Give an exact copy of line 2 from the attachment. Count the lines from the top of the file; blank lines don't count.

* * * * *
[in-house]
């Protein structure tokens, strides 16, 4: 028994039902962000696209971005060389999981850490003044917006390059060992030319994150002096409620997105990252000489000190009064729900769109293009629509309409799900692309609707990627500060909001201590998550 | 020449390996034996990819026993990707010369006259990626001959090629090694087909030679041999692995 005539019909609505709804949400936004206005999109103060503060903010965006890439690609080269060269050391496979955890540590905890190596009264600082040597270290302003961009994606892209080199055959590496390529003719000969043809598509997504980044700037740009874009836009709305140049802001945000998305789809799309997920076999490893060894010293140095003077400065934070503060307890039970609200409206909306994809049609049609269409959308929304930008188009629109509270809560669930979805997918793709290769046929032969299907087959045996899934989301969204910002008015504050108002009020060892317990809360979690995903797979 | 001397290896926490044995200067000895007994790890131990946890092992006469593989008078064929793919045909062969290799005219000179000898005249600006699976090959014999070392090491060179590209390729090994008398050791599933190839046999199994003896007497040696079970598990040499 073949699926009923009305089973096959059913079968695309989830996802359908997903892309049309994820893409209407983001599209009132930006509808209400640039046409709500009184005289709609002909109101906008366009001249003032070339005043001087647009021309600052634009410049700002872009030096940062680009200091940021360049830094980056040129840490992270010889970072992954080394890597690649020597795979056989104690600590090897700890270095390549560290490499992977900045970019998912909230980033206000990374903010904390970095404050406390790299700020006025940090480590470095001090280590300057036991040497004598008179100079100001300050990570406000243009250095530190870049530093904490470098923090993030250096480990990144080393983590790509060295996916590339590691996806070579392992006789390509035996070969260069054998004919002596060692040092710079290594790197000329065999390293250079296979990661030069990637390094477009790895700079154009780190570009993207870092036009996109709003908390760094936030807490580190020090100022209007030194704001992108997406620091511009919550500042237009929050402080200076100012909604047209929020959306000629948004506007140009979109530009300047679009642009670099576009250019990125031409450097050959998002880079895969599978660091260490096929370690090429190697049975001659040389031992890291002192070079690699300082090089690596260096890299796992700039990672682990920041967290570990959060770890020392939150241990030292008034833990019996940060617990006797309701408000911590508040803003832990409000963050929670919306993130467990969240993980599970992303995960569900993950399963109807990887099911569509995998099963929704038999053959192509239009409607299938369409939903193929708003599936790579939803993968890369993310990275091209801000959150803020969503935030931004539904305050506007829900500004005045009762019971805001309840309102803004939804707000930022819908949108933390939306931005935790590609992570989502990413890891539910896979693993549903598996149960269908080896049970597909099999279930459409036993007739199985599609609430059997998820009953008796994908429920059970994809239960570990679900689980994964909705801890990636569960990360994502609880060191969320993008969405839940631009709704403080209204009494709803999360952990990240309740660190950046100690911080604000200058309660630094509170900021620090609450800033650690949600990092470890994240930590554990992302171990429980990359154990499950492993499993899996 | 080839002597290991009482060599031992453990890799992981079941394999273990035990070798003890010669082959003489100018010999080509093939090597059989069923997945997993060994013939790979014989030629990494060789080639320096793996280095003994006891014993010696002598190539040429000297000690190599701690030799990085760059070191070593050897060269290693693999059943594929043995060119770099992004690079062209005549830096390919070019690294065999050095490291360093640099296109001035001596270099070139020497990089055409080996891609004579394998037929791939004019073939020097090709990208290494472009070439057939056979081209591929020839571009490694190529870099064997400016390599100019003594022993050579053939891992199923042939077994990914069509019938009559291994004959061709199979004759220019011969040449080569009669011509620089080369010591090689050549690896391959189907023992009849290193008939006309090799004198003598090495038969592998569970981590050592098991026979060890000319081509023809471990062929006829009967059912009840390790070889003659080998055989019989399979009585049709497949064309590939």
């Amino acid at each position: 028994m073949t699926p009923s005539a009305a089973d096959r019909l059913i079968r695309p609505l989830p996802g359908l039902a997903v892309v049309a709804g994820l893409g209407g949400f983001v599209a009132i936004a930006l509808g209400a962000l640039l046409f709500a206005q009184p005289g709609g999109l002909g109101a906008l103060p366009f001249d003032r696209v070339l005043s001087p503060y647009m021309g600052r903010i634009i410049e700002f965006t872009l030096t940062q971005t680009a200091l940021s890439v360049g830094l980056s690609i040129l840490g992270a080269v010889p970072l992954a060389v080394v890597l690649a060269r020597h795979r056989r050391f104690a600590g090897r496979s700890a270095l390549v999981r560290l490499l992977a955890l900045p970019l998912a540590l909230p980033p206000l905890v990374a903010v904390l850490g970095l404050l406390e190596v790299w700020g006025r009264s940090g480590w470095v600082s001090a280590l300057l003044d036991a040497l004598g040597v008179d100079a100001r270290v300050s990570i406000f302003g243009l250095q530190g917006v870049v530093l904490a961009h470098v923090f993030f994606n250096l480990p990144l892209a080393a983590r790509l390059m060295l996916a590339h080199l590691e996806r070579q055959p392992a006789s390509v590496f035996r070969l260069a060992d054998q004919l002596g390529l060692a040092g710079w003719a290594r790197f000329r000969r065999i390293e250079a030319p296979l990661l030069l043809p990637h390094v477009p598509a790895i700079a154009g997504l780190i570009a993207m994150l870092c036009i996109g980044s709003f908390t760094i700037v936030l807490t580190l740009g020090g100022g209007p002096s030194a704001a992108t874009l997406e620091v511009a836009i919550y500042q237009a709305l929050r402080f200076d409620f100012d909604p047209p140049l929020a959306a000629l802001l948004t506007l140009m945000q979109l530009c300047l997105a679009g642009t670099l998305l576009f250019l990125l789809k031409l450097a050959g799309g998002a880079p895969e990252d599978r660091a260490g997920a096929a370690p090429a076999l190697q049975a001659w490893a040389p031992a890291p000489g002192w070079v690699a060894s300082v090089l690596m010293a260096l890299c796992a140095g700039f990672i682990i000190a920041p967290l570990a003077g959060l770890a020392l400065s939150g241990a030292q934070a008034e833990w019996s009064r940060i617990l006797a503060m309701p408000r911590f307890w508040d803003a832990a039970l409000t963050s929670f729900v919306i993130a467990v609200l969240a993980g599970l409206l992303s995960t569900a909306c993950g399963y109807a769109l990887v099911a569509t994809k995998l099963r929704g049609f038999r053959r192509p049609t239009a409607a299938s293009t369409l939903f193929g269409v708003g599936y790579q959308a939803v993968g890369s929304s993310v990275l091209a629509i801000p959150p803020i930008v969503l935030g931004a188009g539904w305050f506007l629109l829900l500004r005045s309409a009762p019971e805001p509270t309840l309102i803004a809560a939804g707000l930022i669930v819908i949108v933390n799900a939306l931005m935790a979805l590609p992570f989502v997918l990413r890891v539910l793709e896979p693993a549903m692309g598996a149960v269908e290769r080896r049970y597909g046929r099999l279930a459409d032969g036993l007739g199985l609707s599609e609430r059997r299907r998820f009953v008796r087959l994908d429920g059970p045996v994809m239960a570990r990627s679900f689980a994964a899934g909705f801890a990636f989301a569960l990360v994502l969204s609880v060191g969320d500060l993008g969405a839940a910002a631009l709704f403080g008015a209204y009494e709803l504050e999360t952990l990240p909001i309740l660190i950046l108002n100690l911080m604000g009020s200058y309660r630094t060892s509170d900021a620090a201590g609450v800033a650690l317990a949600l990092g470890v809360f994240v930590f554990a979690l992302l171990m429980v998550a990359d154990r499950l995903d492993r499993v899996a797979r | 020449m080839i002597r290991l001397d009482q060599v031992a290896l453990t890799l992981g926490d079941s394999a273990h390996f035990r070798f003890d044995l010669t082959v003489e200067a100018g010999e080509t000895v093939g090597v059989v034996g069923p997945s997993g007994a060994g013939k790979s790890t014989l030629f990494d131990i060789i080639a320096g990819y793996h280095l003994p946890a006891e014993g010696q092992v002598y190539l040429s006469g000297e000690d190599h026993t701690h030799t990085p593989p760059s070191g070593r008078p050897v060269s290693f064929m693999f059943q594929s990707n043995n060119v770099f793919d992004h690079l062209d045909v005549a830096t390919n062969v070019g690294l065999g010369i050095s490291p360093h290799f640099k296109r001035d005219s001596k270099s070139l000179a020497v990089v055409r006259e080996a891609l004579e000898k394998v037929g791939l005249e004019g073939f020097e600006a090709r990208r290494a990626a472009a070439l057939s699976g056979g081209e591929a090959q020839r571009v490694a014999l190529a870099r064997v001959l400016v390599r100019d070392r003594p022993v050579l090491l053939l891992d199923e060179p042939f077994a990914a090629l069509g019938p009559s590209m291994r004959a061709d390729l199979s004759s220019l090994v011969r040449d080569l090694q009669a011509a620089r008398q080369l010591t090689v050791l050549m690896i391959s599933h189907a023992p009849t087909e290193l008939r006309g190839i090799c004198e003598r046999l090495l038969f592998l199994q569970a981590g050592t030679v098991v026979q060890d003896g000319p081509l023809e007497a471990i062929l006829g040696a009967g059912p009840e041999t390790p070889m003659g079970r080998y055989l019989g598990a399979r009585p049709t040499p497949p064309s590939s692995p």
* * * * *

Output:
């Protein structure tokens, strides 16, 4: 028994039902962000696209971005060389999981850490003044917006390059060992030319994150002096409620997105990252000489000190009064729900769109293009629509309409799900692309609707990627500060909001201590998550 | 020449390996034996990819026993990707010369006259990626001959090629090694087909030679041999692995 005539019909609505709804949400936004206005999109103060503060903010965006890439690609080269060269050391496979955890540590905890190596009264600082040597270290302003961009994606892209080199055959590496390529003719000969043809598509997504980044700037740009874009836009709305140049802001945000998305789809799309997920076999490893060894010293140095003077400065934070503060307890039970609200409206909306994809049609049609269409959308929304930008188009629109509270809560669930979805997918793709290769046929032969299907087959045996899934989301969204910002008015504050108002009020060892317990809360979690995903797979 | 001397290896926490044995200067000895007994790890131990946890092992006469593989008078064929793919045909062969290799005219000179000898005249600006699976090959014999070392090491060179590209390729090994008398050791599933190839046999199994003896007497040696079970598990040499 073949699926009923009305089973096959059913079968695309989830996802359908997903892309049309994820893409209407983001599209009132930006509808209400640039046409709500009184005289709609002909109101906008366009001249003032070339005043001087647009021309600052634009410049700002872009030096940062680009200091940021360049830094980056040129840490992270010889970072992954080394890597690649020597795979056989104690600590090897700890270095390549560290490499992977900045970019998912909230980033206000990374903010904390970095404050406390790299700020006025940090480590470095001090280590300057036991040497004598008179100079100001300050990570406000243009250095530190870049530093904490470098923090993030250096480990990144080393983590790509060295996916590339590691996806070579392992006789390509035996070969260069054998004919002596060692040092710079290594790197000329065999390293250079296979990661030069990637390094477009790895700079154009780190570009993207870092036009996109709003908390760094936030807490580190020090100022209007030194704001992108997406620091511009919550500042237009929050402080200076100012909604047209929020959306000629948004506007140009979109530009300047679009642009670099576009250019990125031409450097050959998002880079895969599978660091260490096929370690090429190697049975001659040389031992890291002192070079690699300082090089690596260096890299796992700039990672682990920041967290570990959060770890020392939150241990030292008034833990019996940060617990006797309701408000911590508040803003832990409000963050929670919306993130467990969240993980599970992303995960569900993950399963109807990887099911569509995998099963929704038999053959192509239009409607299938369409939903193929708003599936790579939803993968890369993310990275091209801000959150803020969503935030931004539904305050506007829900500004005045009762019971805001309840309102803004939804707000930022819908949108933390939306931005935790590609992570989502990413890891539910896979693993549903598996149960269908080896049970597909099999279930459409036993007739199985599609609430059997998820009953008796994908429920059970994809239960570990679900689980994964909705801890990636569960990360994502609880060191969320993008969405839940631009709704403080209204009494709803999360952990990240309740660190950046100690911080604000200058309660630094509170900021620090609450800033650690949600990092470890994240930590554990992302171990429980990359154990499950492993499993899996 | 080839002597290991009482060599031992453990890799992981079941394999273990035990070798003890010669082959003489100018010999080509093939090597059989069923997945997993060994013939790979014989030629990494060789080639320096793996280095003994006891014993010696002598190539040429000297000690190599701690030799990085760059070191070593050897060269290693693999059943594929043995060119770099992004690079062209005549830096390919070019690294065999050095490291360093640099296109001035001596270099070139020497990089055409080996891609004579394998037929791939004019073939020097090709990208290494472009070439057939056979081209591929020839571009490694190529870099064997400016390599100019003594022993050579053939891992199923042939077994990914069509019938009559291994004959061709199979004759220019011969040449080569009669011509620089080369010591090689050549690896391959189907023992009849290193008939006309090799004198003598090495038969592998569970981590050592098991026979060890000319081509023809471990062929006829009967059912009840390790070889003659080998055989019989399979009585049709497949064309590939």